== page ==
and their corresponding roots, to solve problems
5   Equations, formulae and identities
Use of symbols
Pupils should be taught to:
2F5a       distinguish the different roles played by letter      Algebra 1 103-
symbols in algebra, knowing that letter symbols       124
represent definite unknown numbers in equations
[for example, 5x + 1 = 16], defined quantities or
variables in formulae [for example, V = IR], general,
unspecified and independent numbers in identities

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AQA Maths B GCSE Foundation 2003
Bindley: Foundation GCSE Mathematics Revision and Practice

[for example, 3x + 2x = 5x, for all values of x] and in
functions they define new expression or quantities
by referring to known quantities [for example, y =
2x]
2F5b        understand that the transformation of algebraic           Algebra 2 220-
expressions obeys and generalises the rules of            240
arithmetic; manipulate algebraic expressions by
collecting like terms, by multiplying a single term
over a bracket, and by taking out single term
common factors [for example, x + 5 – 2x – 1 = 4 – x;
5(2x + 3) = 10x + 15; x2 + 3x = x(x +3)]
Index notation
2F5c        use index notation for simple integer powers;             112-114
substitute positive and negative numbers into
expressions such as 3x2 + 4 and 2x3
Linear equations
2F5e        solve linear equations, with integer coefficients, in 226-233
which the unknown appears on either side or on both
sides of the equation; solve linear equations that
require prior simplification of brackets, including
those that have negative signs occurring anywhere in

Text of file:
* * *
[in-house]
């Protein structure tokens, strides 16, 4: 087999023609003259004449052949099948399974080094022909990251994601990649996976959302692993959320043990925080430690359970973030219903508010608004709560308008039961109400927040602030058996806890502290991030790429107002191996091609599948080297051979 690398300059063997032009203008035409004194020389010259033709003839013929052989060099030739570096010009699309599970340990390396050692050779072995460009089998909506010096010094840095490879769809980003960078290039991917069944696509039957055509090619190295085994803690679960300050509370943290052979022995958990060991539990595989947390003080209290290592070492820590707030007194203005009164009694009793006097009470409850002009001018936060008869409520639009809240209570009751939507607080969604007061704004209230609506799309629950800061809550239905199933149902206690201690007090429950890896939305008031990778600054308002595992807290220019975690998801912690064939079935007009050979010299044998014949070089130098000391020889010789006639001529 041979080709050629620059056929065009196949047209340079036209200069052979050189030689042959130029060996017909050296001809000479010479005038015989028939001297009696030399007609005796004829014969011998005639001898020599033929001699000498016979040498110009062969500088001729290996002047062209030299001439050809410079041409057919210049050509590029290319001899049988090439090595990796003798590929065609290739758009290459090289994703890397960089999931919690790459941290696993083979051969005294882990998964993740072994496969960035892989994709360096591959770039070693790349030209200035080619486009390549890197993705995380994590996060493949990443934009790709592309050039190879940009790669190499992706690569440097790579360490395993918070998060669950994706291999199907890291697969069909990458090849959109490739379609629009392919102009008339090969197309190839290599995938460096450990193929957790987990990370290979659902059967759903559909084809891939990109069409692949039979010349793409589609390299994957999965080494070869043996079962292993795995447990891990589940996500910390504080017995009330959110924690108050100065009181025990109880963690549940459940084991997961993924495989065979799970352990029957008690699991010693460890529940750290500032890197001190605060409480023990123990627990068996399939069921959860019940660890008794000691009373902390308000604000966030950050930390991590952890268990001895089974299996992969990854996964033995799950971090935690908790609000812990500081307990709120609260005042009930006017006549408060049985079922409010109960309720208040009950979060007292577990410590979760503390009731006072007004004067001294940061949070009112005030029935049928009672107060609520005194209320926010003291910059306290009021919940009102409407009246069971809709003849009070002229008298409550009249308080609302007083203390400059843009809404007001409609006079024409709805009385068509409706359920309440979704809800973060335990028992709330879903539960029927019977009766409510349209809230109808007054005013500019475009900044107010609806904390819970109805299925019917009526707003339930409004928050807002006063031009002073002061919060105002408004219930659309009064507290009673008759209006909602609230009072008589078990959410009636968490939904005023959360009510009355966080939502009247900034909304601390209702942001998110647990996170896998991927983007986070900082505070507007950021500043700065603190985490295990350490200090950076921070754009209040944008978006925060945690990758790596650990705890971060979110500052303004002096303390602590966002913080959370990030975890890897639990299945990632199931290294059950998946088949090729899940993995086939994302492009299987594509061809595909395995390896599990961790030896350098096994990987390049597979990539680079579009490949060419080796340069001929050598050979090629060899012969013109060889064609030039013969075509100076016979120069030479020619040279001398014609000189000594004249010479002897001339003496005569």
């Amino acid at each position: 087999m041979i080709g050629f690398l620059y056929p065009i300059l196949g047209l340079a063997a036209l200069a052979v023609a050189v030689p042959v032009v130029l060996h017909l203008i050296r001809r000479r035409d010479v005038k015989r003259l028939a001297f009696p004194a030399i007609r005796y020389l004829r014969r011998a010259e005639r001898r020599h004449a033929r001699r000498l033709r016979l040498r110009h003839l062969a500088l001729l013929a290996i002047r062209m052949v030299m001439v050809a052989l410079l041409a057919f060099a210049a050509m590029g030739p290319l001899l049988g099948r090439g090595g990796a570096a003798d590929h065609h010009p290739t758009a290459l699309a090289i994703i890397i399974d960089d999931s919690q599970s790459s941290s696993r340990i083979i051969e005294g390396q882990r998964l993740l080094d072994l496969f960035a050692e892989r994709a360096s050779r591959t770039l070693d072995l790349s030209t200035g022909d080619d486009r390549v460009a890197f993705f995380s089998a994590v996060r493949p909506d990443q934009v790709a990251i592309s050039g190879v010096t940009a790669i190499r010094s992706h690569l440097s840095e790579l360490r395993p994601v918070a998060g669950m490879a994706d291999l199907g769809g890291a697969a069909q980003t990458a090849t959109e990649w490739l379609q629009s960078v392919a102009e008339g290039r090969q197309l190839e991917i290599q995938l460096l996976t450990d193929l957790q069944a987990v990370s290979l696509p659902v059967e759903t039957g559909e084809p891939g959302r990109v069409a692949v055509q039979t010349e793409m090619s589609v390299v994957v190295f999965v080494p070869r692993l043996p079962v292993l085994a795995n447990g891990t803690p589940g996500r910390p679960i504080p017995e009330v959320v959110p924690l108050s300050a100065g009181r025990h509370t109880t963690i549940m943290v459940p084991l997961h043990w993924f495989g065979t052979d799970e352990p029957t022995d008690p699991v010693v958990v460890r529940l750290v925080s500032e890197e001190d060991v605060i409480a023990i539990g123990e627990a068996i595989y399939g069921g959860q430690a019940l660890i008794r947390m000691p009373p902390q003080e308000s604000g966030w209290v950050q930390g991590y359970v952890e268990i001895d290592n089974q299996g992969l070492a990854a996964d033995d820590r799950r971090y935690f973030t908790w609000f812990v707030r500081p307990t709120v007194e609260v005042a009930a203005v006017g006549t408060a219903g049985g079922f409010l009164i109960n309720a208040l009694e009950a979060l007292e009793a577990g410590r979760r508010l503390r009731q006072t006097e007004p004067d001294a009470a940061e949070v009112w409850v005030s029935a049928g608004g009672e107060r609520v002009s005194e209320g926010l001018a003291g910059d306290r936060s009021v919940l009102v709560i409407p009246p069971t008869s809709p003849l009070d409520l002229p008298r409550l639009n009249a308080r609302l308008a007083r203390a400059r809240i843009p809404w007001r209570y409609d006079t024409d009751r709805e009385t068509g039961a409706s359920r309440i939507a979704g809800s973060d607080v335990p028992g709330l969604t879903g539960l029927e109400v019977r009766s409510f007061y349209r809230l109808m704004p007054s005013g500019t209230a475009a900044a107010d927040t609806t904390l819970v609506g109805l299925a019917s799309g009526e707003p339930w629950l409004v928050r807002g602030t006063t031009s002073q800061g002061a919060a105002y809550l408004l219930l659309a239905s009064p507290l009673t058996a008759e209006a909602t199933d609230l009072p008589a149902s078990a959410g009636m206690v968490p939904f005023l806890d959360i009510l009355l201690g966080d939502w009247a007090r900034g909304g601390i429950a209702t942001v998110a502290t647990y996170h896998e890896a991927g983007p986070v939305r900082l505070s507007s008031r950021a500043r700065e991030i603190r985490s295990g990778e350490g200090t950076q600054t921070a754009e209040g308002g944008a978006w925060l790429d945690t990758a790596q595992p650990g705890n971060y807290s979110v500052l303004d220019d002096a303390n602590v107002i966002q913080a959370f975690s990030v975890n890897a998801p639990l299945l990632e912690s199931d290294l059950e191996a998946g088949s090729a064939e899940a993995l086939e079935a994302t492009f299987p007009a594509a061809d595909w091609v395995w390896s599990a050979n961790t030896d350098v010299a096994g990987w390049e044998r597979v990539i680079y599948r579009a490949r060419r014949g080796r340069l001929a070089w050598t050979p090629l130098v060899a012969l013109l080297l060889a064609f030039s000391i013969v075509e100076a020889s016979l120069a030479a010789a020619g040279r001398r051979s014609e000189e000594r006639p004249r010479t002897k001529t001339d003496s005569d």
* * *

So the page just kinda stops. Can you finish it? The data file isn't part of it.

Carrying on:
the equation, and those with a negative solution
Formulae
2F5f        use formulae from mathematics and other subjects       107-117
expressed initially in words and then using letters
and symbols [for example, formulae for the area of a
triangle, the area enclosed by a circle, wage earned =
hours worked × rate per hour]; substitute numbers
into a formula; derive a formula [for example,
convert temperatures between degrees Fahrenheit
and degrees Celsius, find the perimeter of a
rectangle given its area A and the length l of one
side]

6   Sequences, functions and graphs

Sequences
Pupils should be taught to:
2F6a        generate terms of a sequence using term-to-term and       269-273
position-to-term definitions of the sequence
Graphs of linear functions

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AQA Maths B GCSE Foundation 2003
Bindley: Foundation GCSE Mathematics Revision and Practice

2F6b       use the conventions for coordinates in the plane; plot 276-291
points in all four quadrants; plot graphs of functions
in which y is given explicitly in terms of x [for
example, y = 2x + 3), or implicitly [for example, x +
y = 7]
2F6c       construct linear functions from real life problems        291-297
and plot their corresponding graphs; discuss and